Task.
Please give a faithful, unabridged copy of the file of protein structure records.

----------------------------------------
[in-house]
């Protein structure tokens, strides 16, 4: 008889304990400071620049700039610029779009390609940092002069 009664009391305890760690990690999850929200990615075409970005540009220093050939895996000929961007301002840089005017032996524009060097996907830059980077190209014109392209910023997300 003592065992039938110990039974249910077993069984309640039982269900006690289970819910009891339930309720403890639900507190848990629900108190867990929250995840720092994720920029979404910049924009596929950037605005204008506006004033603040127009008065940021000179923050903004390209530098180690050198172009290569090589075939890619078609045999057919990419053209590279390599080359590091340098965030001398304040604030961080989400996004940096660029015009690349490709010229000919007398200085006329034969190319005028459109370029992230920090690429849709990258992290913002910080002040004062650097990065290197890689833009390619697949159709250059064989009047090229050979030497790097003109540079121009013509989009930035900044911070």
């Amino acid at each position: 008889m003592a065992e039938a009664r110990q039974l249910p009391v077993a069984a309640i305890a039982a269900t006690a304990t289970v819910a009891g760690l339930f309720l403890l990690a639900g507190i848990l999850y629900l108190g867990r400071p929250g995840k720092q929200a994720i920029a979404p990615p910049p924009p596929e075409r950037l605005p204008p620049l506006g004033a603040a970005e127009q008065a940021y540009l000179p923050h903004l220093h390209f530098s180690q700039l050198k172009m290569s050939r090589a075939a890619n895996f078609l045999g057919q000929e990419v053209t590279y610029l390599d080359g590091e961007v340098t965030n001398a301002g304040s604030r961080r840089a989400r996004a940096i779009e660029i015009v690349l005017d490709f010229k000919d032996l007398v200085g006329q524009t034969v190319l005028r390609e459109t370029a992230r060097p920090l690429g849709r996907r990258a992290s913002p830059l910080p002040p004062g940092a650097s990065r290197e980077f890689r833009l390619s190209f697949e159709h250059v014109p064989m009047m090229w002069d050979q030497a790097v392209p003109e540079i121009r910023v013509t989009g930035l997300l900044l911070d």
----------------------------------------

[in-house]
């Protein structure tokens, strides 16, 4: 008889304990400071620049700039610029779009390609940092002069 009664009391305890760690990690999850929200990615075409970005540009220093050939895996000929961007301002840089005017032996524009060097996907830059980077190209014109392209910023997300 003592065992039938110990039974249910077993069984309640039982269900006690289970819910009891339930309720403890639900507190848990629900108190867990929250995840720092994720920029979404910049924009596929950037605005204008506006004033603040127009008065940021000179923050903004390209530098180690050198172009290569090589075939890619078609045999057919990419053209590279390599080359590091340098965030001398304040604030961080989400996004940096660029015009690349490709010229000919007398200085006329034969190319005028459109370029992230920090690429849709990258992290913002910080002040004062650097990065290197890689833009390619697949159709250059064989009047090229050979030497790097003109540079121009013509989009930035900044911070």
């Amino acid at each position: 008889m003592a065992e039938a009664r110990q039974l249910p009391v077993a069984a309640i305890a039982a269900t006690a304990t289970v819910a009891g760690l339930f309720l403890l990690a639900g507190i848990l999850y629900l108190g867990r400071p929250g995840k720092q929200a994720i920029a979404p990615p910049p924009p596929e075409r950037l605005p204008p620049l506006g004033a603040a970005e127009q008065a940021y540009l000179p923050h903004l220093h390209f530098s180690q700039l050198k172009m290569s050939r090589a075939a890619n895996f078609l045999g057919q000929e990419v053209t590279y610029l390599d080359g590091e961007v340098t965030n001398a301002g304040s604030r961080r840089a989400r996004a940096i779009e660029i015009v690349l005017d490709f010229k000919d032996l007398v200085g006329q524009t034969v190319l005028r390609e459109t370029a992230r060097p920090l690429g849709r996907r990258a992290s913002p830059l910080p002040p004062g940092a650097s990065r290197e980077f890689r833009l390619s190209f697949e159709h250059v014109p064989m009047m090229w002069d050979q030497a790097v392209p003109e540079i121009r910023v013509t989009g930035l997300l900044l911070d």